Iranian President Mahmoud Ahmadinejad asked permission to lay a wreath at the World Trade Center site when he comes to New York City next week, but the request was denied, a police official said Wednesday.
The U.S. also has denied a visa to Iran’s United Nations ambassador in Geneva to attend next week’s General Assembly meeting because he was involved in the 1979 U.S. hostage crisis, a U.N. official said.
Ahmadinejad, who is arriving Sunday to address the United Nations’ General Assembly, had asked this month for permission to visit the site of the Sept. 11, 2001, terrorist attacks, police spokesman Paul Browne said.
The request to enter the fenced-in site was rejected because of ongoing construction there, Browne said.
“Requests for the Iranian president to visit the immediate area would also be opposed by the NYPD on security grounds,” Browne said.
The U.S. ambassador to the United Nations, Zalmay Khalilzad, told reporters Wednesday that the United States would not support Iran’s attempt to use the site for a “photo op.”
“Iran can demonstrate its seriousness about concern with regard to terrorism by taking concrete actions,” such as dropping support for Lebanese militant group Hezbollah and suspending their uranium enrichment program, Khalilzad said.
Browne said Ahmadinejad had asked permission from the Port Authority of New York and New Jersey, U.S. Secret Service and police department. The police and the Secret Service provide security to visiting heads of state.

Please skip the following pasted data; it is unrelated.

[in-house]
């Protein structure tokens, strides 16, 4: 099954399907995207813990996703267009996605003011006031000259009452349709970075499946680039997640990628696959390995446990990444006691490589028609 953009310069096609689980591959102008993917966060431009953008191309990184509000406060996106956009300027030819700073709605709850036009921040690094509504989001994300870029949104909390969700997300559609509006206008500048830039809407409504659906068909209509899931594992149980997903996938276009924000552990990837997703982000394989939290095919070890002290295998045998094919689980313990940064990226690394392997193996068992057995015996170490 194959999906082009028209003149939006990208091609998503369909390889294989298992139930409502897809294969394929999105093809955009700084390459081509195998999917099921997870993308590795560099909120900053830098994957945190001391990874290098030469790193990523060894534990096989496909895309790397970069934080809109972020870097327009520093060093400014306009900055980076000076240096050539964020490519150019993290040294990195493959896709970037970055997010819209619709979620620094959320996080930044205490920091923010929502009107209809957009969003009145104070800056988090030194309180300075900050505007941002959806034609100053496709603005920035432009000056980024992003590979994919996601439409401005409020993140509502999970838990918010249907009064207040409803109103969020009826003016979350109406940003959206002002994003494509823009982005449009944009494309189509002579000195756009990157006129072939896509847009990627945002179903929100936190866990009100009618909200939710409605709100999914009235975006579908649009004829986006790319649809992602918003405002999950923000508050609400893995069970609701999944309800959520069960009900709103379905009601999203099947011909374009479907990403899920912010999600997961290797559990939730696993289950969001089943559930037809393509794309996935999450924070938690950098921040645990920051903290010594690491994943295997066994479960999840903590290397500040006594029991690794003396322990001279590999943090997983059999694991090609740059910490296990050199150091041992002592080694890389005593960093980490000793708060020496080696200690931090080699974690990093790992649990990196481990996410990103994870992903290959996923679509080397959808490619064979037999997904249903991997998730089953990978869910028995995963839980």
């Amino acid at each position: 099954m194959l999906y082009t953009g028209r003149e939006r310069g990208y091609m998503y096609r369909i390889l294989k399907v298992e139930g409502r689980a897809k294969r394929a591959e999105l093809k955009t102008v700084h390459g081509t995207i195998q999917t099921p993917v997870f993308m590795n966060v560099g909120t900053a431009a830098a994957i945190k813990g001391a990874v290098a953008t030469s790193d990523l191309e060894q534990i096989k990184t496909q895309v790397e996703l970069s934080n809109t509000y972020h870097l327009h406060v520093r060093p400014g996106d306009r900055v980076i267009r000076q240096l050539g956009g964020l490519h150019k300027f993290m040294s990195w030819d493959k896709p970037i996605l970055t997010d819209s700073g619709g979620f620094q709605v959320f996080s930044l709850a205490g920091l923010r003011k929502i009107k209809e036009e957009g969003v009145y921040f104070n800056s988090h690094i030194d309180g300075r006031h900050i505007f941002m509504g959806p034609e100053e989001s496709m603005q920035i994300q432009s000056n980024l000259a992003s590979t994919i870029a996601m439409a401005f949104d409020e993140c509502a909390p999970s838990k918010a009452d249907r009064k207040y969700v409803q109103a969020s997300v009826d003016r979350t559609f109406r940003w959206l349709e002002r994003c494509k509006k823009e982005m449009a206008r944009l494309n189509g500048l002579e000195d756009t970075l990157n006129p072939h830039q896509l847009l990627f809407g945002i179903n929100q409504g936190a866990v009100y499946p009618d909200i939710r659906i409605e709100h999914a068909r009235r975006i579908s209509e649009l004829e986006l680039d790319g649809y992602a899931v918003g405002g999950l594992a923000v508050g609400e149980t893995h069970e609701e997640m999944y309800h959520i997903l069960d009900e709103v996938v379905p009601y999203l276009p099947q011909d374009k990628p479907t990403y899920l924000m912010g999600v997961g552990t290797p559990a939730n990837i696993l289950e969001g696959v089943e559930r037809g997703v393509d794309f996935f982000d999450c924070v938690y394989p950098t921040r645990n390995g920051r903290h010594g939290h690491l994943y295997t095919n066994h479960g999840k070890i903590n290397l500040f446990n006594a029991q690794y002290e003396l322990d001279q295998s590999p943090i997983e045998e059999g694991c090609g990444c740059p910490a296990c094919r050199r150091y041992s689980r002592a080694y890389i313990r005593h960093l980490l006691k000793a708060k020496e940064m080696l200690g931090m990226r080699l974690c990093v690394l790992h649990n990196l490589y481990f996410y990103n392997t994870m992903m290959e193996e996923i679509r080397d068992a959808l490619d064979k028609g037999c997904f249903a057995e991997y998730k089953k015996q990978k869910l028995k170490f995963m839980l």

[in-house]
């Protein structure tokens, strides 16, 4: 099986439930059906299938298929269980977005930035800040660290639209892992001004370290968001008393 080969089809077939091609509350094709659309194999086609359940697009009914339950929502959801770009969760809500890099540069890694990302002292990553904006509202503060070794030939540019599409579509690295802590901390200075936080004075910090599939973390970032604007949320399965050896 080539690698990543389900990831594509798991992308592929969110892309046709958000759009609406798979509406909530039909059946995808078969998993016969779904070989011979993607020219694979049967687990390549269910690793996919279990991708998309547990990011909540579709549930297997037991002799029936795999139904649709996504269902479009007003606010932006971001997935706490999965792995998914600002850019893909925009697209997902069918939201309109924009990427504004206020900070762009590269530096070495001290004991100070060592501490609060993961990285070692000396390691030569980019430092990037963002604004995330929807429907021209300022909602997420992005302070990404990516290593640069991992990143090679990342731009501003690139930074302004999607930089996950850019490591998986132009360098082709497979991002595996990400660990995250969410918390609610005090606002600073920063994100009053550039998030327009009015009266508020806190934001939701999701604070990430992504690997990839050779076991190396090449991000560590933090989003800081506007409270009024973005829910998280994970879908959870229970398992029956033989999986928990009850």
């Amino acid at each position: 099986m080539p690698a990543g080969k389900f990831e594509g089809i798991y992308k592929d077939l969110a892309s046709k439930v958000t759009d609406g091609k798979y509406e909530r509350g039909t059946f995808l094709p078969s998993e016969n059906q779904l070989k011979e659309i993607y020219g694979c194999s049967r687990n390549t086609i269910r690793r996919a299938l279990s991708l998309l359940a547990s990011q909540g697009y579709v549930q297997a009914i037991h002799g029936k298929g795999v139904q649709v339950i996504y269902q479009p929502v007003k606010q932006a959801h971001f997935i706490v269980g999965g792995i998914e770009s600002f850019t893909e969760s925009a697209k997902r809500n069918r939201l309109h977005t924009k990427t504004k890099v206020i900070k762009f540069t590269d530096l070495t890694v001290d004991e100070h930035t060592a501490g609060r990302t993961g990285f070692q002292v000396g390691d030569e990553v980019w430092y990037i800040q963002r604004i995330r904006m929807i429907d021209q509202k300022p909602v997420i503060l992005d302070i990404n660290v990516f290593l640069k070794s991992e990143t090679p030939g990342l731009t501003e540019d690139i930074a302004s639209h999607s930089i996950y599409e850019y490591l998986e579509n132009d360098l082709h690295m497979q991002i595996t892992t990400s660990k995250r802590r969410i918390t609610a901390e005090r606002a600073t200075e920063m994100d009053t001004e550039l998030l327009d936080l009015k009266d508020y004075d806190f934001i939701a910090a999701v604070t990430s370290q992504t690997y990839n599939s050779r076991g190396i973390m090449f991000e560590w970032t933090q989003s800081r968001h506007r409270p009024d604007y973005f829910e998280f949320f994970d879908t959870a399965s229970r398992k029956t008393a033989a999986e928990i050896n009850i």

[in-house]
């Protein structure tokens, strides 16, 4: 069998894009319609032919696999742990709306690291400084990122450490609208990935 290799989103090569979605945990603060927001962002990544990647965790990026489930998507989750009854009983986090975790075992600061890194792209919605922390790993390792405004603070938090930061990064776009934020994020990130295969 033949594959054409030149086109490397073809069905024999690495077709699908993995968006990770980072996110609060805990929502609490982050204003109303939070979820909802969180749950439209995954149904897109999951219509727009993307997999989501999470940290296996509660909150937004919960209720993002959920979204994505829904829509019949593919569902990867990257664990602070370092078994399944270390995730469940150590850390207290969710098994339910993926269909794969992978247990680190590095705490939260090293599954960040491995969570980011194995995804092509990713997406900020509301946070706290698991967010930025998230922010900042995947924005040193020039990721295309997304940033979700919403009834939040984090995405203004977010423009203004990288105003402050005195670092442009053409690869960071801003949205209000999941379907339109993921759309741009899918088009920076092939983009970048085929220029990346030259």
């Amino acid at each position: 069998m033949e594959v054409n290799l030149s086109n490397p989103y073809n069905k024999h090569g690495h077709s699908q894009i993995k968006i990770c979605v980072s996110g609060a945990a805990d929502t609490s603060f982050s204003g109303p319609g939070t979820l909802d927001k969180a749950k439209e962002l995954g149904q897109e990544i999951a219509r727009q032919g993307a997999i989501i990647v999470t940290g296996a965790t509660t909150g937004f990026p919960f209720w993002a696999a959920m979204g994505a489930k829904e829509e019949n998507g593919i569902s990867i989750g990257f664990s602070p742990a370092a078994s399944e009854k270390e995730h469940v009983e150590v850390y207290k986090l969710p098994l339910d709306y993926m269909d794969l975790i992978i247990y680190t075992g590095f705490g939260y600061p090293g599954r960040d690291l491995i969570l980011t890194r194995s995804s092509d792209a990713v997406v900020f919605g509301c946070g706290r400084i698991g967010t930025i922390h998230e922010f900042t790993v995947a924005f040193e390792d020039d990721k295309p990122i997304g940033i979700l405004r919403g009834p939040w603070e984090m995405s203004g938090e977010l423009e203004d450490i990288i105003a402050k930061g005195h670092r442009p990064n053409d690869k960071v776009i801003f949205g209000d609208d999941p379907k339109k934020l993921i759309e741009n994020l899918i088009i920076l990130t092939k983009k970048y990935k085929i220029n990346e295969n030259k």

The Port Authority, which owns the trade center site and is the only agency that could grant permission to go inside, said it attended a meeting with police regarding dignitary visits, not specifically about Ahmadinejad. At that meeting, it was determined that no dignitaries would be allowed inside the site due to ongoing construction, said Port Authority spokesman Steve Coleman.
It wasn’t clear whether Ahmadinejad wanted to descend to the base of the trade center site, where the twin towers once stood, or lay a wreath on a public sidewalk outside the site.
Mohammad Mir Ali Mohammadi, spokesman for the Iranian mission to the U.N., said he was not notified offically that Ahmadinejad would not be allowed at the site, but said it was unfortunate.
“President Ahmadinejad intended to lay a wreath at the site of ground zero in order to pay tribute to the victims of the terrorists attack of Sept. 11, 2001. We are hopeful that we can still work something out with the police department,” he said.
White House spokesman Gordon Johndroe said a visit to ground zero “is a matter for the city of New York, but it seems more than odd that the president of a country that is a state sponsor of terror would visit ground zero.”
It was not clear what role Ali Reza Moaiyeri, Iran’s U.N. ambassador in Geneva, played in the 1979 hostage crisis. The U.N. official who said his visa was denied spoke on condition of anonymity because there has been no public announcement.
Richard Grenell, spokesman for the U.S. Mission to the United Nations, said, “although we don’t comment about specific visa cases we certainly would not allow a person into the United States who has taken Americans as hostages.”
Iran and the U.S. have not had diplomatic relations since Washington cut its ties with Tehran during the hostage crisis in which U.S. diplomats were held hostage for 444 days. The Bush administration has accused Iran of arming Shiite Muslim militants in Iraq and seeking to develop nuclear weapons.
In a television appearance earlier this week, Ahmadinejad said his country wanted peace and friendship with the United States, as tensions continued to mount between the two countries.
The deputy commander of Iran’s air force said Wednesday that plans have been drawn up to bomb Israel if the Jewish state attacks Iran, according to the semiofficial Fars news agency.
The United States and its key European allies are calling for a new round of U.N. sanctions against Iran over its disputed nuclear program, but Russia has warned against the use of force in Iran and opposes new sanctions to punish Tehran.